The Best Bread Knife Costs $22 But Is Worth Its Weight In Gold. GOLD!

Let’s cut right to the chase: Even the best bread knife is only going to do, like, four things. But two of those are so important to the day-to-day functioning of my life, I can’t imagine living without one.

1: Slicing a crusty, fresh loaf of bread.

2: Slicing a ripe summer tomato to go on top of that bread.

As sure as I’m feeding a meowy cat every morning, so does my bread knife come out of the block. This $22 knife is the one the BA Test Kitchen uses; its sharp teeth bounce along the 10-inch blade like a doodle on the top of your loose-leaf homework page. Something about it also reminds me of the decoratively-edged craft scissors my mom always threatened to cut my hair with. (She never did, FWIW.) Its name, the Mercer Culinary Millennia, evokes a futuristic spaceship, one with an excellent canteen.

Mercer Culinary Millennia 10″ Bread Knife

Why is it the best?

This shape isn’t based on a cute aesthetic decision, but actual freaking physics, which I’m not very good at. However, I do subscribe to Cook’s Illustrated (love words and pictures), and I read a lot about serrated knives a few years back when they did a ridiculously thorough test of them all. In true Cook’s Illustrated fashion, they tested each knife on bread, tomatoes, cake layers, and overstuffed BLTs. (Sometimes I think they choose these tests based on what the staff wants to eat, and I appreciate that.) ANYWAY, the physics. As you put pressure (remember “force”??) on the knife while slicing bread, it’s shared equally (remember “dispersed energy”?) on the tines, which means the fewer points the better, because they’ll each have more POWER. The “gulleys,” a term I learned in this video, are important too, as they reduce the friction that would otherwise mangle the food.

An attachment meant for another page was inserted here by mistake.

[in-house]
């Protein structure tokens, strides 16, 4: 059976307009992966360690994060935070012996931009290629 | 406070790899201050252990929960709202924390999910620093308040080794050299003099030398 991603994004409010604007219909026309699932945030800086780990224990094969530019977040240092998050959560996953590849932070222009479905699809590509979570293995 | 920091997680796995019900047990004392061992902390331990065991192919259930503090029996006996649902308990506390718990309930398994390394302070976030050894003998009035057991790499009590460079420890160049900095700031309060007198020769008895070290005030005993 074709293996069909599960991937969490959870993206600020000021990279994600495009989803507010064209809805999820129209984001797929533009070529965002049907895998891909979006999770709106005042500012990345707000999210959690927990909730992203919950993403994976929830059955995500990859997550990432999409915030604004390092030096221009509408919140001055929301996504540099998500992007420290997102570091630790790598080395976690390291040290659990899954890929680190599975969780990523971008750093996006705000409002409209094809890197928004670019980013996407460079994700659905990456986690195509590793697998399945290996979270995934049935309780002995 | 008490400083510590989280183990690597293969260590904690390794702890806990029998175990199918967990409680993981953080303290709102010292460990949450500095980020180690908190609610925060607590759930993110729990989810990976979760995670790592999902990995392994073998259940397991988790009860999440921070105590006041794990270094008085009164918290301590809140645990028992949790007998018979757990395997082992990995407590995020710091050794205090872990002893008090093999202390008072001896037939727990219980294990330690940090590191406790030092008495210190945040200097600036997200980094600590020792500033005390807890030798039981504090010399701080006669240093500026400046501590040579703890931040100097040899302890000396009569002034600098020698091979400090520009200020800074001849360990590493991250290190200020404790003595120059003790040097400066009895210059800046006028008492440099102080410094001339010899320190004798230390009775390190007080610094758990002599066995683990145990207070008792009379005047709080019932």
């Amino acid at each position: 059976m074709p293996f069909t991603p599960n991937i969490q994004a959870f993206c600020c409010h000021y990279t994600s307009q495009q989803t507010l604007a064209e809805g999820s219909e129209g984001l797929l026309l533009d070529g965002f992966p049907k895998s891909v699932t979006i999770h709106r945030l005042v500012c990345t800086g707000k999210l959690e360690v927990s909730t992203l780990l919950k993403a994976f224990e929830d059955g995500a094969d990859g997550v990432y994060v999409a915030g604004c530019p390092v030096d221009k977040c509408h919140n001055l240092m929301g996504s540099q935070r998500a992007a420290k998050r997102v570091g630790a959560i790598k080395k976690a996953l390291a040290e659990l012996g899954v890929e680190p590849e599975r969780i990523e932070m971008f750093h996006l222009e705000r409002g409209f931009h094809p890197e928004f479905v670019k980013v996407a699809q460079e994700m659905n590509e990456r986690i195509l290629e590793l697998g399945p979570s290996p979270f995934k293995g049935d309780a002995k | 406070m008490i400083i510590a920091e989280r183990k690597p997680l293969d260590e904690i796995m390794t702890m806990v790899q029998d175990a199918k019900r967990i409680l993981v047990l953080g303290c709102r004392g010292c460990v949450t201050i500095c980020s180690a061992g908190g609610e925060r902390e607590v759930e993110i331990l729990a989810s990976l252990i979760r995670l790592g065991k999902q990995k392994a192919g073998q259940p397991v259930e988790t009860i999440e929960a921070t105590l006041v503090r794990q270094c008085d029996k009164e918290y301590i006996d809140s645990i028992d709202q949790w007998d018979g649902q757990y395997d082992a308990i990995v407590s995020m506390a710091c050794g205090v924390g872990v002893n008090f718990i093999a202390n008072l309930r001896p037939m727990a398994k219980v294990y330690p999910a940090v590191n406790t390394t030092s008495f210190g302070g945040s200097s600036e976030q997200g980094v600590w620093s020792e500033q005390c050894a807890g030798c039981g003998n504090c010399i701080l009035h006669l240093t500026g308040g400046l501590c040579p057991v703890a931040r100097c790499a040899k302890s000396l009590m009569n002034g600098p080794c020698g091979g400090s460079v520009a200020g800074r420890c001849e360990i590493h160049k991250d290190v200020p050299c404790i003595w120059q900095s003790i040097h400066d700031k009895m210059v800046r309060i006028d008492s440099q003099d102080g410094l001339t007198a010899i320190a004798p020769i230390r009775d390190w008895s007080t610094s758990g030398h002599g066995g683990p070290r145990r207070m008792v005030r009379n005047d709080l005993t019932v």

There are other factors in a great bread knife. The handle needs some grip, the length needs to be long enough to get through rustic loaves of sourdough, the tines need to be pointy, not smooth (to bite into soft tomato skin). And my humble, $22 bread knife ticks allllll the boxes.

Hey, what else can I do with a bread knife?

In the Test Kitchen one afternoon, I asked Andy Baraghani what he used a serrated knife for other than bread and tomatoes, and he said: “Tomatoes! I would NEVER. If you cut a tomato with a bread knife, Chef would take that tomato”—he mimicked grabbing it from my hands—”and THROW IT AWAY. Your chef’s knife should be sharp enough to slice through anything.” Well, Andy—I mimicked throwing the tomato back at him—my chef’s knife is not guillotine-sharp on a daily basis, so yeah, I’m going to need this serrated knife, and I’m guessing most home cooks will too.

For tomatoes. For bread. For big honkin’ sandwiches made of bread and tomatoes and probably some other stuff too. For cutting a cake into multiple layers so you can slather each one lovingly with frosting and then reassemble them (which is a thing that I will probably never do but would certainly like to be able to do). That may be about it…but those are some of the most important things in life, non?

How do I keep my bread knife in prime slicing condition?

If you notice your knife starting to dull, you can take it to your hardware store and have someone sharpen it, though I’ve found mine can still cut cleanly years later. Please note this Amazon reviewer’s photo of their sliced index finger, one of the most remarkable Amazon reviews I’ve come across lately:

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